That European riflemakers tend to cut their chambers a little differently from U.S. makers is the impetus behind Hornady’s Extreme Terminal Expansion (ETX) bullet in its Custom International line of ammunition. According to sources, European-cut chambers tend to have longer throats because the bullets preferred there are not as pointed as the ones Americans prefer. Traditional European bullets such as Norma’s Oryx, RWS’s H-Mantel and Sako’s Deerhead are all distinctly “blunter” than their American counterparts such as Swift’s Scirocco, Nosler’s Partition and Federal’s Fusion. These more rounded bullets engage the rifling sooner, hence the longer throats.
With that in mind, Hornady set out to design a bullet specifically for European hunters and their tastes. The result is the ETX, a non-lead, controlled-expansion copper alloy bullet with a round nose profile designed to fit, feed, function and provide high levels of accuracy, particularly in European-made rifles. It has a small hollow point and expansion cavity, routinely provides upwards of 95 percent weight retention and penetrates deeply with minimal meat damage.
Going all copper makes sense for this design. For one thing, expanding all-copper bullet technology is probably perfected at this point, and kudos to Barnes for mainstreaming the concept years ago. For another thing, copper is less dense than lead, so for a given bullet weight, a copper bullet has more mass so it has to be longer (which can be harder to stabilize), or have that added mass located around the front of the bullet creating a round nose. Hornady went with the round nose for the above obvious reasons.
How do they work? Pretty well in my experience. I was fortunate to represent SCI on a driven boar hunt in Germany hosted by SCI Corporate Sponsors Hornady and Zeiss where representatives from all over the globe had the opportunity to field trial new products. Since the ETX Custom International is not available in the United States, U.S. delegates were asked to shoot other Hornady loads that use bullets available in the U.S. As SCI represents an international body of hunters, the hosts made an exception and allowed me to use a 165-grain ETX .30-’06 Sprg. load in a Blaser R8 Professional rifle.
Before the hunt, we checked our rifles’ zeros and became familiar with their operation at a nearby range. The range used digital targets so, while I couldn’t tell you to the fraction of an inch how tightly the ETX grouped, I can say at 100 yards they were small clusters.
The hunt was a driven game affair near Wetzlar and was part of the gamekeeper’s annual management plan to keep wildlife at a sustainable level. We were encouraged to shoot roe deer and mouflon rams and as many wild boar as possible.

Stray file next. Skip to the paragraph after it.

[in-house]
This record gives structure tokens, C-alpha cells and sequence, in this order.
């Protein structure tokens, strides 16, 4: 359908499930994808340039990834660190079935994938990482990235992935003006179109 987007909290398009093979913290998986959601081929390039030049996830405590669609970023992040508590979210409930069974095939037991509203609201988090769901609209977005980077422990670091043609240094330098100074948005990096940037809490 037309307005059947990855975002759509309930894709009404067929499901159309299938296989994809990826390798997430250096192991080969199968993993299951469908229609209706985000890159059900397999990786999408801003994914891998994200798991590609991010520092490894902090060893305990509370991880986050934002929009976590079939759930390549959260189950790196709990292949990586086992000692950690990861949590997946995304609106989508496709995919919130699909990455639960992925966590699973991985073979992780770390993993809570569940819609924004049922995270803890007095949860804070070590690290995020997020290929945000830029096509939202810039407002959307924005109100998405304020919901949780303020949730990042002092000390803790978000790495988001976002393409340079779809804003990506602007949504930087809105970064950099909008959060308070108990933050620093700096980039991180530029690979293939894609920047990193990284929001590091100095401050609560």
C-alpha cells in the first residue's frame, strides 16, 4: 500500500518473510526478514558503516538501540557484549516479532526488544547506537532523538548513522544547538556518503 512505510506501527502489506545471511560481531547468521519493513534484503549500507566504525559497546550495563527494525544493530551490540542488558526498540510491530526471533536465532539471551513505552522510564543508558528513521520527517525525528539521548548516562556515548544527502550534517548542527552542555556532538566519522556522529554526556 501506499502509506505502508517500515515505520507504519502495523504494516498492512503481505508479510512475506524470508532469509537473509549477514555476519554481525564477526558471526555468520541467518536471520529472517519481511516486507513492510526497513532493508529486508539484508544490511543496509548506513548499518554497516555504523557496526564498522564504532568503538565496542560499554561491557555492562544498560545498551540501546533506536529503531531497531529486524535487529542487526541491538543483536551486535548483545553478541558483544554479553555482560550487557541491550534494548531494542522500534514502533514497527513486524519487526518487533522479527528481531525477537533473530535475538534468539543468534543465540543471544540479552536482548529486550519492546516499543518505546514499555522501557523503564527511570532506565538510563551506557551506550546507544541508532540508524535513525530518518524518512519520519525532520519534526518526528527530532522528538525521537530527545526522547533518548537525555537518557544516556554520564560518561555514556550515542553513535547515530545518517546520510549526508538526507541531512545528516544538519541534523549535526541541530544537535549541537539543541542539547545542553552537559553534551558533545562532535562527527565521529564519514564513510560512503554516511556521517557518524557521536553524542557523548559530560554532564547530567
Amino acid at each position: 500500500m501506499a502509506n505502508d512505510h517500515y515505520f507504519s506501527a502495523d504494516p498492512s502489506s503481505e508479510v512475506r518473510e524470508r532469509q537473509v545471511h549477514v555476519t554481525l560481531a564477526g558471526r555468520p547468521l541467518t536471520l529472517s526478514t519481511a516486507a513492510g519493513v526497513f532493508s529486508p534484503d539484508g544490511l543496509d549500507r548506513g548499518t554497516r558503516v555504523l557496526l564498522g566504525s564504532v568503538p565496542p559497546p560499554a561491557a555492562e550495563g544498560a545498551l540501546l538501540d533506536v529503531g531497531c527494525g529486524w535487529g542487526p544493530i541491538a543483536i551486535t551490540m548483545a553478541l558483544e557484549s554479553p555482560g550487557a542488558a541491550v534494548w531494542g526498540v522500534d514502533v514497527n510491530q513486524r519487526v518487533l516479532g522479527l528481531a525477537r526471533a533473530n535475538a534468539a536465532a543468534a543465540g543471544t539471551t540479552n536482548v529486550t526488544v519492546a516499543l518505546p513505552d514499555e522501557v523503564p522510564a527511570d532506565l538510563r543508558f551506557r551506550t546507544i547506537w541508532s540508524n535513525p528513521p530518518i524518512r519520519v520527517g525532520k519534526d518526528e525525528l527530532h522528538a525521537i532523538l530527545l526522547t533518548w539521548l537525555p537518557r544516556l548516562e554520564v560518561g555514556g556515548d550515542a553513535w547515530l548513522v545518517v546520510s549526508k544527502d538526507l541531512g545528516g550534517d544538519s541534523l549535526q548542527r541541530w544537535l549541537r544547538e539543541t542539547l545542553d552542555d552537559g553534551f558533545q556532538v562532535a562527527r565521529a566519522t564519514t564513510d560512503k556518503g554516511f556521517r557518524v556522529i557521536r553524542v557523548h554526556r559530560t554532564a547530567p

As is the nature of such hunts, there are some stands that are better than others. Johannes Fürst, Head of Marketing Hunting & Nature Observation for Zeiss, was posted to my right and had what could only be called one of the better stands as over the course of the morning I had the pleasure of hearing shot after shot ring out as he dropped half a dozen boar and four roe deer — all taken with one shot each using the ETX.
Fürst was kind enough to let one roe deer slip by that I took at 50 yards as it headed uphill and away from me. The ETX entered at the small of the back and exited the chest, dropping the deer in its tracks. Ordinarily, at that range with that shot angle there would be considerable meat destruction, but the EXT performed as many all-copper expanding bullets do in that it expanded to a predetermined diameter and exited instead of over expanding.
It was obvious from the evening ceremony honoring the game that the hunt had been a resounding success, but the real story was that, considering the number of animals shot, none were wounded and lost. That is a testament not only to the caliber of hunters Zeiss and Hornady has assembled for this special hunt, but of the efficacy of the ETX design.
I’m a big fan of round-nose bullets — all copper or not. In my experience, game reacts differently when shot with a round nose bullet — they generally just drop. That might be because of their greater trajectories, round nose bullets tend to force hunters to get closer to game. Regardless, they’re very effective and now engineered specifically for European-made rifles.–Scott Mayer